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Australia has Pledged USD 437 Million in Funding for Low-Emission Technologies

PM Scott Morrison announced on Thursday that Australia would invest A$565.8 million ($436.5 million) to co-fund renewable technology research and pilot programs, as part of Canberra’s efforts to demonstrate its contribution to cutting carbon emissions. As U.S. President Joe Biden hosts a climate summit this week, Australia, one of the world’s highest carbon emitters per capita, is under increasing pressure to reduce greenhouse gas emissions.

Although Morrison has rejected international calls to agree to a net-zero emissions target by 2050, citing the possibility of harming Australia’s economy. He announced on Thursday a A$565.8 million co-investment with partners from the United Kingdom, Korea, Japan, and Germany.

“Bringing modern energy technology to parity would allow significant reductions in global pollution in both emerging and industrialized countries. It ensures that countries do not have to choose between development and decarbonization,” Morrison told in an emailed statement.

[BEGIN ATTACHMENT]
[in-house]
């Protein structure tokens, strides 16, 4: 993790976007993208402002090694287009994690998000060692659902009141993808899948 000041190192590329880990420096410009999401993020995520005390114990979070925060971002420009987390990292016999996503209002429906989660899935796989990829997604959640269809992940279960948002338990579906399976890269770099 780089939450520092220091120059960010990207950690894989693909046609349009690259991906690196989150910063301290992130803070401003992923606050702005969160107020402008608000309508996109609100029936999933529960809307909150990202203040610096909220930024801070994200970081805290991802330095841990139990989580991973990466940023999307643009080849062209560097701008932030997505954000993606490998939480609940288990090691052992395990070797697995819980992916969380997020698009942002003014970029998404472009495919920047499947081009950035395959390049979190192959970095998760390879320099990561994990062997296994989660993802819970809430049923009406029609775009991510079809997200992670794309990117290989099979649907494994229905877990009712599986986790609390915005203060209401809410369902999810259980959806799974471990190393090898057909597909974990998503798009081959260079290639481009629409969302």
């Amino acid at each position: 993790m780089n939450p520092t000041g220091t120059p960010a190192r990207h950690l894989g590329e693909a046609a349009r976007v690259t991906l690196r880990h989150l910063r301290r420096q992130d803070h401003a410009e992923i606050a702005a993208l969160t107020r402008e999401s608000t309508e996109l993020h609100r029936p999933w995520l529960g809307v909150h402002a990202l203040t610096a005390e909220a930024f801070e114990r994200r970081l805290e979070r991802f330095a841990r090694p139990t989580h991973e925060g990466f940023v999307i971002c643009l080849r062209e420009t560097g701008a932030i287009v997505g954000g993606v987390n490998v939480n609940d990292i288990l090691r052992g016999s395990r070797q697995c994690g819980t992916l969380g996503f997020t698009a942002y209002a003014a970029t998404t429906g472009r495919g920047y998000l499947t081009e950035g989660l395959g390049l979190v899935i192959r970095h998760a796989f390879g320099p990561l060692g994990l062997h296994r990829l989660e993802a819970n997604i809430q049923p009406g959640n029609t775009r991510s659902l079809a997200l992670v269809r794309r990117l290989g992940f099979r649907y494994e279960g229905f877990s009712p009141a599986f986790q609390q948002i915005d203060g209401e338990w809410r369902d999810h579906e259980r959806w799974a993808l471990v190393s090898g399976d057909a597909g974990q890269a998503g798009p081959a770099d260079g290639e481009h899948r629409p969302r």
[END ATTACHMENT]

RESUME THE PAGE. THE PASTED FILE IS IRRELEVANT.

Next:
“However, Australia will not be able to scale and commercialize these inventions internationally on its own.”

Governments and private firms are among the co-investment partners, according to a person familiar with the proposals.

Global partners will commit three to five times what Australia will spend on science and pilot programs, according to Morrison.

The Australian government plans to save A$18 billion on technology in the next decade

Australia has committed to reducing carbon emissions by 26% to 28% below 2005 levels by 2030, as part of the global Paris Accord. Over the next decade, the government plans to save A$18 billion on technology, resulting in a 29% cut.

The funding, which will come from Australia’s upcoming budget, is the newest announcement from Canberra’s A$18 billion funds set up to invest in low-emission infrastructure in order to fulfill the country’s climate commitments.

On Wednesday, Morrison announced that his government would invest A$539.2 million to build hydrogen and carbon capture schemes. It includes the first specifics of how Australia wants to use the $18 billion. However, it remains to be seen if this would please the US.

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